Ryan, Commissioners Seek End to WRPA's Dysfunction

YOUNGSTOWN, Ohio -- U.S. Rep. Tim Ryan worries the state of affairs at the Western Reserve Port Authority could imperil the economic development initiative he spearheaded.

Mahoning and Trumbull counties formed the port authority in 1992 to assume responsibility from the city of Youngstown for operation of Youngstown Municipal Airport in Vienna Township, now known as Youngstown-Warren Regional Airport. More recently, Ryan, D-13 Ohio, led the campaign to establish and fund an economic development division and capitalize on development tools available to port authorities. 

That led to the hiring in 2009 of the port authority’s first executive director, Rose Ann DeLeon, who stepped down for medical reasons earlier this year.

“The current issues appear to have intensified over the past several months and I am concerned the economic development initiative for which I advocated could be in jeopardy, not because it was my initiative, but for the loss of the powers and resources it brings to the region,” he said in an email to The Business Journal. 

Concern has intensified in recent months over infighting among members of the port authority’s board of directors, to the degree that the boards of commissioners for both Mahoning and Trumbull counties met Friday in Warren. Each county appoints four members to the board of the port authority, which receives a share of bed tax revenues collected in each county. 

“We have a dysfunctional port authority right now,” remarked Trumbull County Commissioner Paul Heltzel, following Friday’s meeting. “The people behind it are not working together. They are creating a lot of problems and there has to be some changes made.”

One board member, Richard Schiraldi, recently resigned. Another member has submitted his resignation but Heltzel declined to identify the individual because the resignation won’t take effect until later this month. And another member has signaled his intent to resign but had not submitted a resignation letter yet, the commissioner said.

Ryan is aware of the “state of affairs and current challenges,” he said. “My staff and I are in constant contact with county commissioners, board members, working staff at the port and other organizations related to economic development activity in the region,”

Ryan said he sees how port authorities can be used as a powerful economic development tool for local governments. “The tools in the toolbox are there; we just need to manage it more effectively,” he stated.

Mahoning and Trumbull commissioners, following consultation with each county’s prosecutor, expect to meet again in two to four weeks to “either formulate a plan or possibly not” with respect to governance of the Western Reserve Port Authority, including possibly dissolving the current board and replacing it with a new one, Heltzel said.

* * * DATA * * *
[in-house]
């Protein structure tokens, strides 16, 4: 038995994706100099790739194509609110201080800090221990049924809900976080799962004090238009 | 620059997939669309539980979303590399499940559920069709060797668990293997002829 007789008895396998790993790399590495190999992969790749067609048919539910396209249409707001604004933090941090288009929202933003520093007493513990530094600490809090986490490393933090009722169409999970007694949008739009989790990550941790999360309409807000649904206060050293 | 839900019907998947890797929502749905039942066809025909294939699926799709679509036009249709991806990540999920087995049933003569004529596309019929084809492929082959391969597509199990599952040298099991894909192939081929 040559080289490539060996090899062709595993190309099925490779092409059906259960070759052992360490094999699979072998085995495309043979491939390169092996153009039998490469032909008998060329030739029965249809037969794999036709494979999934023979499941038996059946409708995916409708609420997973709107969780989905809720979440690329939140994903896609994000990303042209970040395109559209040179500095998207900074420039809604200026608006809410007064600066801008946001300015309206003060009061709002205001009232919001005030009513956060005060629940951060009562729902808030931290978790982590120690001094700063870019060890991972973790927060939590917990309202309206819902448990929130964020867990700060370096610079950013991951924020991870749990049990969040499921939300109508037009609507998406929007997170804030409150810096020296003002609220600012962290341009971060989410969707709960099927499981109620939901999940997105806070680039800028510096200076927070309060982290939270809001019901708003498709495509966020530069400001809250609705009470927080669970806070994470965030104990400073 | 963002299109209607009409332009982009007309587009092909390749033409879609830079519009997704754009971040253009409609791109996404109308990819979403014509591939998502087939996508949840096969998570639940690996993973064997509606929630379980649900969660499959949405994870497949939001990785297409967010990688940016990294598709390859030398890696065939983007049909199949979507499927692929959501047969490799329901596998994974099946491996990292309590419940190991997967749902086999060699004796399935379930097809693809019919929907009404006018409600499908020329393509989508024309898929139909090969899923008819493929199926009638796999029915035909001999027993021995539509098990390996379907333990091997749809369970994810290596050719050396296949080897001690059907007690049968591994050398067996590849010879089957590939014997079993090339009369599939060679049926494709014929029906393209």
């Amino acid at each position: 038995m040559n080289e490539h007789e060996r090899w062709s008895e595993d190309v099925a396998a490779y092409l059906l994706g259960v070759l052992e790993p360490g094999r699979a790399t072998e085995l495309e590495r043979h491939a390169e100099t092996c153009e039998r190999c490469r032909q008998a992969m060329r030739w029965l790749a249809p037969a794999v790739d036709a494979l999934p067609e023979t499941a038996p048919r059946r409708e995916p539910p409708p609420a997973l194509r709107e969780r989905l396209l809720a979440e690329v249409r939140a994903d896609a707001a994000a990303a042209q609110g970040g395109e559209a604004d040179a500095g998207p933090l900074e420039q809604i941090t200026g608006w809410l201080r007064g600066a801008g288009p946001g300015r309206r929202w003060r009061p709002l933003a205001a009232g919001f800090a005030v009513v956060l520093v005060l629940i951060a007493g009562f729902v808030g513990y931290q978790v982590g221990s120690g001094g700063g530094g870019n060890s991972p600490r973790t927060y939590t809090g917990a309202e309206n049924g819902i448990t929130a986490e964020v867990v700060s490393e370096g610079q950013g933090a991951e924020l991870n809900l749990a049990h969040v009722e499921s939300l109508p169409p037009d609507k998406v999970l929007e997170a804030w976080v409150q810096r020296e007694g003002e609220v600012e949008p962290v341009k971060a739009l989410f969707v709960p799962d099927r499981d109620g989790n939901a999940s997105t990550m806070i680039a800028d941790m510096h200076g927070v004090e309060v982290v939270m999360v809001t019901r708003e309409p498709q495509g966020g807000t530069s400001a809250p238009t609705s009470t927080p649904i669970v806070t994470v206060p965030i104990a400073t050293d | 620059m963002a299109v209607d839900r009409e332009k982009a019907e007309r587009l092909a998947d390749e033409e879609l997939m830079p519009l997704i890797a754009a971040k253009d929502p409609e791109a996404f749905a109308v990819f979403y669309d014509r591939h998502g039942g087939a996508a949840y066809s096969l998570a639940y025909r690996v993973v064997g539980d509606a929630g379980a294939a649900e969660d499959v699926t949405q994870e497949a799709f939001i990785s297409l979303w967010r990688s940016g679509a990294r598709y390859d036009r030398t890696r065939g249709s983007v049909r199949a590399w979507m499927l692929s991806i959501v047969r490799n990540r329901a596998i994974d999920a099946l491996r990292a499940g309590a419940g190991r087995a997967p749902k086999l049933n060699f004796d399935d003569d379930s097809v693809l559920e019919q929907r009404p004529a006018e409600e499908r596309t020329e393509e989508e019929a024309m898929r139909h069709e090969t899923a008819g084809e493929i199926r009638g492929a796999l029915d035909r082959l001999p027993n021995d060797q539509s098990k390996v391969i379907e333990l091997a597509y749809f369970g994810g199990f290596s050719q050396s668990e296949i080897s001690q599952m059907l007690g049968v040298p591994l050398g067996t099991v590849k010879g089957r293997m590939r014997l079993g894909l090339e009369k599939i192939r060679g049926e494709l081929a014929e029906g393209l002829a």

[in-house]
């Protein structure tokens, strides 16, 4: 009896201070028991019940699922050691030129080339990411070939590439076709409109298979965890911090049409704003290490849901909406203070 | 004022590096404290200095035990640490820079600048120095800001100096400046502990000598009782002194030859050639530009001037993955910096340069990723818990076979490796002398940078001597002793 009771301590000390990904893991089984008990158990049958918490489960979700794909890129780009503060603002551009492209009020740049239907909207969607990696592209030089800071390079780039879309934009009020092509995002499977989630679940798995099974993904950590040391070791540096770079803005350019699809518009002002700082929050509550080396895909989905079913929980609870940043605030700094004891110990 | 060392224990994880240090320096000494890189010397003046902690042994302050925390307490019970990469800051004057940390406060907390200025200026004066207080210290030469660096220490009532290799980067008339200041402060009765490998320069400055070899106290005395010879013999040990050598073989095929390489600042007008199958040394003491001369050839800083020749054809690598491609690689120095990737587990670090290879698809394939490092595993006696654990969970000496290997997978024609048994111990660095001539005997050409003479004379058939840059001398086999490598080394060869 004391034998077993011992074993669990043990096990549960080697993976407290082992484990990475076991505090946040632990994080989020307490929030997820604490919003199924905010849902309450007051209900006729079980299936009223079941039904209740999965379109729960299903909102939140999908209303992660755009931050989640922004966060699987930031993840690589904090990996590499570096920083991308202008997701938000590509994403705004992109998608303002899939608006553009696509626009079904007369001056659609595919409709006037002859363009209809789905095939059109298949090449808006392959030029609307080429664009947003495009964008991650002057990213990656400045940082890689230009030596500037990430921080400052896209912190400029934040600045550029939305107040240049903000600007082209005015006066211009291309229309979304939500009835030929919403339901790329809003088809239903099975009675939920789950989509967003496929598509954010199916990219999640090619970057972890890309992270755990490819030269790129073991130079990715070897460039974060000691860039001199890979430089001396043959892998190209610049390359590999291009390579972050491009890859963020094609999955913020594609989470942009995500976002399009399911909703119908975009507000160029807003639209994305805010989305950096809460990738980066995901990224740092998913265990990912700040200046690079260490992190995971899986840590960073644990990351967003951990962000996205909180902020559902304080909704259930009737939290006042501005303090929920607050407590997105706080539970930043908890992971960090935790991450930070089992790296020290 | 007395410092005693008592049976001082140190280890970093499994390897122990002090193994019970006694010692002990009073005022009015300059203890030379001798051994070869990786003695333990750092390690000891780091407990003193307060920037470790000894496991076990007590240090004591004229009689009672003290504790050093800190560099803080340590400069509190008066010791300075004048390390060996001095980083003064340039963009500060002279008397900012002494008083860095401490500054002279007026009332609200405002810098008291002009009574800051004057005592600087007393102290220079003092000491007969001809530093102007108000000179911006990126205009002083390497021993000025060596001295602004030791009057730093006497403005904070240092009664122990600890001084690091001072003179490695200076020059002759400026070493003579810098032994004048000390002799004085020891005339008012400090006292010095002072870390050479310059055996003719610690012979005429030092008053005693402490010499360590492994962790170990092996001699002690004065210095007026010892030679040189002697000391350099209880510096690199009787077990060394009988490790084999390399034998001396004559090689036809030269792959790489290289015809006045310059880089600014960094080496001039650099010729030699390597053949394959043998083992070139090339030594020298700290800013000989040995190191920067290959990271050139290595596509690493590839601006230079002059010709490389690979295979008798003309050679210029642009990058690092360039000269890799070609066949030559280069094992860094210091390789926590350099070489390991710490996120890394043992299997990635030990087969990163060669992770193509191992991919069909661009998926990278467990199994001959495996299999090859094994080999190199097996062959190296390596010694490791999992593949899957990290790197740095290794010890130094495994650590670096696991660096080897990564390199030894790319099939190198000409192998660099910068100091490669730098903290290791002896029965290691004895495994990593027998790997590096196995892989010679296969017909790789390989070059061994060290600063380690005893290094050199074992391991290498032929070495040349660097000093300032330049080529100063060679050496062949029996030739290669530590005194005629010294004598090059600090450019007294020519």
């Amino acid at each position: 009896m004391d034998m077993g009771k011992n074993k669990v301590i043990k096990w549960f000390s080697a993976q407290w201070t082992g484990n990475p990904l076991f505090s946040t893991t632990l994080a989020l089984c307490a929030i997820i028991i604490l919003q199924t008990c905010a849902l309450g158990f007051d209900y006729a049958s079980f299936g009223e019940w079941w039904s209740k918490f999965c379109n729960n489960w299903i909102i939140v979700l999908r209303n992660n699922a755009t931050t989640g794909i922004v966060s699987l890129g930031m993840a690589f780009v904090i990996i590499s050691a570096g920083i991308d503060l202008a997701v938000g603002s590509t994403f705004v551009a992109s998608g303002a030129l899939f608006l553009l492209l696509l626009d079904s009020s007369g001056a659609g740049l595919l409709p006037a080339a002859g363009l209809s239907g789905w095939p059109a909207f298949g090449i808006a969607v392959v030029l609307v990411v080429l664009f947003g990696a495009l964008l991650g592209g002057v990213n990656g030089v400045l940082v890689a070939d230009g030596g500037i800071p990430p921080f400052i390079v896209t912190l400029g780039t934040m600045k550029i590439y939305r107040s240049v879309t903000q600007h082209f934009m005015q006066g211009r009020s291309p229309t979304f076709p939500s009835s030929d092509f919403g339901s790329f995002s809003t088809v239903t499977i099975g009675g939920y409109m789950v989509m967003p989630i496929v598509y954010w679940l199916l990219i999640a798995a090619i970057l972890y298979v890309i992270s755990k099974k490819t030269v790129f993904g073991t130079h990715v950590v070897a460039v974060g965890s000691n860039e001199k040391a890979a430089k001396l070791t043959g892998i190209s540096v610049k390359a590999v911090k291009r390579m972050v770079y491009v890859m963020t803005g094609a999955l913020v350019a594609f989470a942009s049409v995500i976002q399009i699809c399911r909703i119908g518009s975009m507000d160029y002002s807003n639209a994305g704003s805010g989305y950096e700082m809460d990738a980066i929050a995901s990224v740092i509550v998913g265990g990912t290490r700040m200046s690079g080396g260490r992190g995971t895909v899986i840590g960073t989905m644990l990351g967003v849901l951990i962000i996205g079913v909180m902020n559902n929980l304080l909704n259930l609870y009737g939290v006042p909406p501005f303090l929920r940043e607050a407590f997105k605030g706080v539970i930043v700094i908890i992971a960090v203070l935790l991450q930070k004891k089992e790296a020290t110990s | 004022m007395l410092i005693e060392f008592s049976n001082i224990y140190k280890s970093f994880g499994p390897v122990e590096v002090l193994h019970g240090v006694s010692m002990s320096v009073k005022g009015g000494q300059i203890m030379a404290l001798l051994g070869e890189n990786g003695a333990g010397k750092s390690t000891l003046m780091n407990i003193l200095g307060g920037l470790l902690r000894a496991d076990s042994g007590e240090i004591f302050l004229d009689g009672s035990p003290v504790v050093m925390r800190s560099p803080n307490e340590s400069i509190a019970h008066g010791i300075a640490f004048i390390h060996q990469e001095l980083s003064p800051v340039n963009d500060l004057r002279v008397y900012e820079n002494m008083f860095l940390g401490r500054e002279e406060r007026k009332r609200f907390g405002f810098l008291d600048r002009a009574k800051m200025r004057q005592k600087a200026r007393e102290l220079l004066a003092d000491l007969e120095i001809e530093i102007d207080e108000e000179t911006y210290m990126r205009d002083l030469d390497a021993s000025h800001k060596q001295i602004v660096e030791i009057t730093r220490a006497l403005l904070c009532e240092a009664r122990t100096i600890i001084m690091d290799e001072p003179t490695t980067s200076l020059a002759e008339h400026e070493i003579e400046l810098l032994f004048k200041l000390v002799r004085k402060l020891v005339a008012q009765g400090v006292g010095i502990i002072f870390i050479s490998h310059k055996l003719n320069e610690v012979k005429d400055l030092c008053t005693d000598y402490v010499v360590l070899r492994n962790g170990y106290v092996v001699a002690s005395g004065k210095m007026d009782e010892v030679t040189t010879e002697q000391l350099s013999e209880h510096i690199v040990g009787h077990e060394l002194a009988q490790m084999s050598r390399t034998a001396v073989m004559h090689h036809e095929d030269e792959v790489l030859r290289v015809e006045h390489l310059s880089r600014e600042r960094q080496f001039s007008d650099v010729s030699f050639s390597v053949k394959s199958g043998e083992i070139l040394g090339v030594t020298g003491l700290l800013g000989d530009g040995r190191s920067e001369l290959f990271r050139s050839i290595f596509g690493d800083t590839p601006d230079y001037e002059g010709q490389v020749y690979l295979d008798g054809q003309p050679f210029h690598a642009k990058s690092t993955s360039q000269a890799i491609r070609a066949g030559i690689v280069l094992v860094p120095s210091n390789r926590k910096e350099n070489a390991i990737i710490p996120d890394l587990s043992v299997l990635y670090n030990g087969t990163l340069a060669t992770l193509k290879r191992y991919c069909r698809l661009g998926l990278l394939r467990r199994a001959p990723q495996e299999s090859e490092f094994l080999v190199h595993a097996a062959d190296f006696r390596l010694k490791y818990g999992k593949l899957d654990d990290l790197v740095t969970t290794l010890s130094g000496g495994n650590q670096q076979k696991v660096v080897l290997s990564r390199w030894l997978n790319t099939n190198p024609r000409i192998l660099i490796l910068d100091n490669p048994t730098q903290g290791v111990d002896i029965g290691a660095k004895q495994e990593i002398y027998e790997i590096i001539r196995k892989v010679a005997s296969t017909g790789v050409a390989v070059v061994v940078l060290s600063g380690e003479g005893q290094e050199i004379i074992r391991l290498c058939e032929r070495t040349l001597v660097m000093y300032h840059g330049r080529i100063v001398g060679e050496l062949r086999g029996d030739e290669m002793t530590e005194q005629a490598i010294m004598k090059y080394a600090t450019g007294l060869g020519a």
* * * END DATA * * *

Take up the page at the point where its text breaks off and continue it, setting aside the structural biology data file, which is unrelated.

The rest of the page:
Speaking with reporters following Friday’s meeting, conducted mostly in an executive session called to discuss staffing, personnel and legal matters at the port authority, Heltzel said both boards appear amenable to changing the port authority’s governance.

Under one scenario that Heltzel outlined, the port authority board would be dissolved and a “straw man” would take over its assets and liabilities while a new port authority board is constituted.

“There’s no easy way to get rid of board members,” Heltzel said. “They have to be removed for misfeasance, malfeasance or nonfeasance. That’s the only statutory way to do that unless they’re convicted of a crime.”

Ryan told The Business Journal he would do what he is asked to help ensure the region has “a viable and robust” port authority.

“I would imagine there are a variety of solutions to the issues at hand and understand that the commissioners are looking into each of those options to see which routes are the most effective and expedient,” Ryan said. “I believe they are equally as concerned as I am and are looking at ways to right the ship swiftly.”

Any attempt to dissolve the port authority will be met with resistance from the board member cited as the primary cause of discord, Don Hanni III, who has frequently clashed with other board members. Hanni raised concerns over board member Scott Lewis being involved with a real estate deal involving the port authority – for which Lewis was reprimanded -- and more recently raised concerns about the board buying property for a new Mahoning County animal shelter.

Hanni has vowed to serve his remaining eight months of his term on the board to serve as a “watchdog” on the public’s behalf. “This would all end if I resigned because they don’t want to hear the truth,” he said.

If the county commissioners attempt to dissolve the board, “I’ll fight them. I’ll go right to court if I have to,” Hanni said. “I don’t think they have the right to do it, to be honest with you.” He also questioned whether such action might jeopardize deals such as the port authority’s bond financing of the Hollywood Gaming at Mahoning Valley Race Course project in Austintown or other projects. 

Hanni agreed with the assessment that the board is dysfunctional. “The bottom line is what’s wrong with the board is what’s wrong with the county commissioners,” he said. “They in fact condone people making money that shouldn’t be.”

The Ohio Ethics Commission ruled that Lewis had “an unlawful interest in a public contract,” he continued. He also raised the issue concerning the dog pound property purchase because the port authority board’s chairman, James Floyd, “took steps to spend money without getting the approval of the board.”

Other board members and the port authority’s legal counsel defended the purchase as proper.

MORE:
Mahoning Commissioners Favor Dismantling WRPA
Amid Port Authority Discord, Counties to Discuss Options

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